About half of the undergraduate and roughly 40 percent of graduate degree recipients in science and engineering are women. As increasing numbers of these women pursue research careers in science, many who choose to have children discover the unique difficulties of balancing a professional life in these highly competitive (and often male-dominated) fields with the demands of motherhood. Although this issue directly affects the career advancement of women scientists, it is rarely discussed as a professional concern, leaving individuals to face the dilemma on their own.
To address this obvious but unacknowledged crisis-the elephant in the laboratory, according to one scientist-Emily Monosson, an independent toxicologist, has brought together 34 women scientists from overlapping generations and several fields of research-including physics, chemistry, geography, paleontology, and ecology, among others-to share their experiences.
From women who began their careers in the 1970s and brought their newborns to work, breastfeeding them under ponchos, to graduate students today, the authors of the candid essays written for this groundbreaking volume reveal a range of career choices: the authors work part-time and full-time; they opt out and then opt back in; they become entrepreneurs and job share; they teach high school and have achieved tenure.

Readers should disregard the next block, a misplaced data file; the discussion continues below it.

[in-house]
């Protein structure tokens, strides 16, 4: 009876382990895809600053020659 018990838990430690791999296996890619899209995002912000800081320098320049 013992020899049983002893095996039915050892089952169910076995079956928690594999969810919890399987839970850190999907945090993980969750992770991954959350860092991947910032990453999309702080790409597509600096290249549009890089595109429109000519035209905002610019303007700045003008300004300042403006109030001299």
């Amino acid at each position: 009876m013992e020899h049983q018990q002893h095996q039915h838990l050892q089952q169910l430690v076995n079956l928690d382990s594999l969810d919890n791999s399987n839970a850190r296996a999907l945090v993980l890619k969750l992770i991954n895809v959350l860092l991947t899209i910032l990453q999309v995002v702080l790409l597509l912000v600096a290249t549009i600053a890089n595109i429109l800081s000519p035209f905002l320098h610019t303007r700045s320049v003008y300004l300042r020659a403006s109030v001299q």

The personal stories that comprise Motherhood, the Elephant in the Laboratory not only show the many ways in which women can successfully combine motherhood and a career in science but also address and redefine what it means to be a successful scientist. These valuable narratives encourage institutions of higher education and scientific research to accommodate the needs of scientists who decide to have children.